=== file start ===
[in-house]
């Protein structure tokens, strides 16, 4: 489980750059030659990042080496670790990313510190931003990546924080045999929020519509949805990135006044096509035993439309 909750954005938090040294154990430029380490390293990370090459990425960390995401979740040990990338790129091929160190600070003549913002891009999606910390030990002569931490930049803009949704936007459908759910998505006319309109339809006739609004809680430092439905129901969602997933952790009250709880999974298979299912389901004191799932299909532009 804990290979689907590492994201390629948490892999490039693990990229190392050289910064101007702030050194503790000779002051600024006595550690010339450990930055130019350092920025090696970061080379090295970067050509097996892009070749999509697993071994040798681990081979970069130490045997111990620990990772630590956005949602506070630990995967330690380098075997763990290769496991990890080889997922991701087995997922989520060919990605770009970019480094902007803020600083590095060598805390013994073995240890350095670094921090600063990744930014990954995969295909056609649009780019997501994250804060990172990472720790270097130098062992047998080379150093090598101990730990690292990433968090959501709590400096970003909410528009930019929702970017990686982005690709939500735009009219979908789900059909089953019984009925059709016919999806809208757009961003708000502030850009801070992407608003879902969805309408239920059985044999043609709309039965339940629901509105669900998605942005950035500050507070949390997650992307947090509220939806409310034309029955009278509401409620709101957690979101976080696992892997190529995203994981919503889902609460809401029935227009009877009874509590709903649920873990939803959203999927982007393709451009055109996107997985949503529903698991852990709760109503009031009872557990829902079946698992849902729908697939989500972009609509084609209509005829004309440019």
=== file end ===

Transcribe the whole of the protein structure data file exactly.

[in-house]
């Protein structure tokens, strides 16, 4: 489980750059030659990042080496670790990313510190931003990546924080045999929020519509949805990135006044096509035993439309 909750954005938090040294154990430029380490390293990370090459990425960390995401979740040990990338790129091929160190600070003549913002891009999606910390030990002569931490930049803009949704936007459908759910998505006319309109339809006739609004809680430092439905129901969602997933952790009250709880999974298979299912389901004191799932299909532009 804990290979689907590492994201390629948490892999490039693990990229190392050289910064101007702030050194503790000779002051600024006595550690010339450990930055130019350092920025090696970061080379090295970067050509097996892009070749999509697993071994040798681990081979970069130490045997111990620990990772630590956005949602506070630990995967330690380098075997763990290769496991990890080889997922991701087995997922989520060919990605770009970019480094902007803020600083590095060598805390013994073995240890350095670094921090600063990744930014990954995969295909056609649009780019997501994250804060990172990472720790270097130098062992047998080379150093090598101990730990690292990433968090959501709590400096970003909410528009930019929702970017990686982005690709939500735009009219979908789900059909089953019984009925059709016919999806809208757009961003708000502030850009801070992407608003879902969805309408239920059985044999043609709309039965339940629901509105669900998605942005950035500050507070949390997650992307947090509220939806409310034309029955009278509401409620709101957690979101976080696992892997190529995203994981919503889902609460809401029935227009009877009874509590709903649920873990939803959203999927982007393709451009055109996107997985949503529903698991852990709760109503009031009872557990829902079946698992849902729908697939989500972009609509084609209509005829004309440019």